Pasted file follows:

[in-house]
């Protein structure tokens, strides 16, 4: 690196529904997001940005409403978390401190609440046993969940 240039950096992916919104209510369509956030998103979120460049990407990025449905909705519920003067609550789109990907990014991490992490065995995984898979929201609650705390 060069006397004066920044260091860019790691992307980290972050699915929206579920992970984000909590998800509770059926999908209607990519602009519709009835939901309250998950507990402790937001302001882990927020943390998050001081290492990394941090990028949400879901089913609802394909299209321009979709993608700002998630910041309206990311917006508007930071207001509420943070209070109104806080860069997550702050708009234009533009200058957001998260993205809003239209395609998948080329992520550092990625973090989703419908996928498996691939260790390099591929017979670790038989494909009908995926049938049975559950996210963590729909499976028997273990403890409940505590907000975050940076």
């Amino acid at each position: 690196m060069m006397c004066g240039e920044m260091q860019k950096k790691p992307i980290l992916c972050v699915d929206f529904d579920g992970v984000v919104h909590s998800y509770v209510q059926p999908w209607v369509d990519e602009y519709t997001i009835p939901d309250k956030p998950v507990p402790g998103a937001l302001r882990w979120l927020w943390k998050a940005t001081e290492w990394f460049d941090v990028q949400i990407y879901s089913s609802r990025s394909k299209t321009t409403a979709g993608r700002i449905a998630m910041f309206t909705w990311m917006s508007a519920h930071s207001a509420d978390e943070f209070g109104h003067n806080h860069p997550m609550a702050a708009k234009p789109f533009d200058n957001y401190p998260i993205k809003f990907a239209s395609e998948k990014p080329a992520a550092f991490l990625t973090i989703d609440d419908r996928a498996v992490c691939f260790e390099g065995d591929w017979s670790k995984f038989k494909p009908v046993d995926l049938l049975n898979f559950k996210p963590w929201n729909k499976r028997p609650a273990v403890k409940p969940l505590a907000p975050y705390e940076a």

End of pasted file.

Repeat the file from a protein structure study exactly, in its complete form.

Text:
[in-house]
């Protein structure tokens, strides 16, 4: 690196529904997001940005409403978390401190609440046993969940 240039950096992916919104209510369509956030998103979120460049990407990025449905909705519920003067609550789109990907990014991490992490065995995984898979929201609650705390 060069006397004066920044260091860019790691992307980290972050699915929206579920992970984000909590998800509770059926999908209607990519602009519709009835939901309250998950507990402790937001302001882990927020943390998050001081290492990394941090990028949400879901089913609802394909299209321009979709993608700002998630910041309206990311917006508007930071207001509420943070209070109104806080860069997550702050708009234009533009200058957001998260993205809003239209395609998948080329992520550092990625973090989703419908996928498996691939260790390099591929017979670790038989494909009908995926049938049975559950996210963590729909499976028997273990403890409940505590907000975050940076």
């Amino acid at each position: 690196m060069m006397c004066g240039e920044m260091q860019k950096k790691p992307i980290l992916c972050v699915d929206f529904d579920g992970v984000v919104h909590s998800y509770v209510q059926p999908w209607v369509d990519e602009y519709t997001i009835p939901d309250k956030p998950v507990p402790g998103a937001l302001r882990w979120l927020w943390k998050a940005t001081e290492w990394f460049d941090v990028q949400i990407y879901s089913s609802r990025s394909k299209t321009t409403a979709g993608r700002i449905a998630m910041f309206t909705w990311m917006s508007a519920h930071s207001a509420d978390e943070f209070g109104h003067n806080h860069p997550m609550a702050a708009k234009p789109f533009d200058n957001y401190p998260i993205k809003f990907a239209s395609e998948k990014p080329a992520a550092f991490l990625t973090i989703d609440d419908r996928a498996v992490c691939f260790e390099g065995d591929w017979s670790k995984f038989k494909p009908v046993d995926l049938l049975n898979f559950k996210p963590w929201n729909k499976r028997p609650a273990v403890k409940p969940l505590a907000p975050y705390e940076a």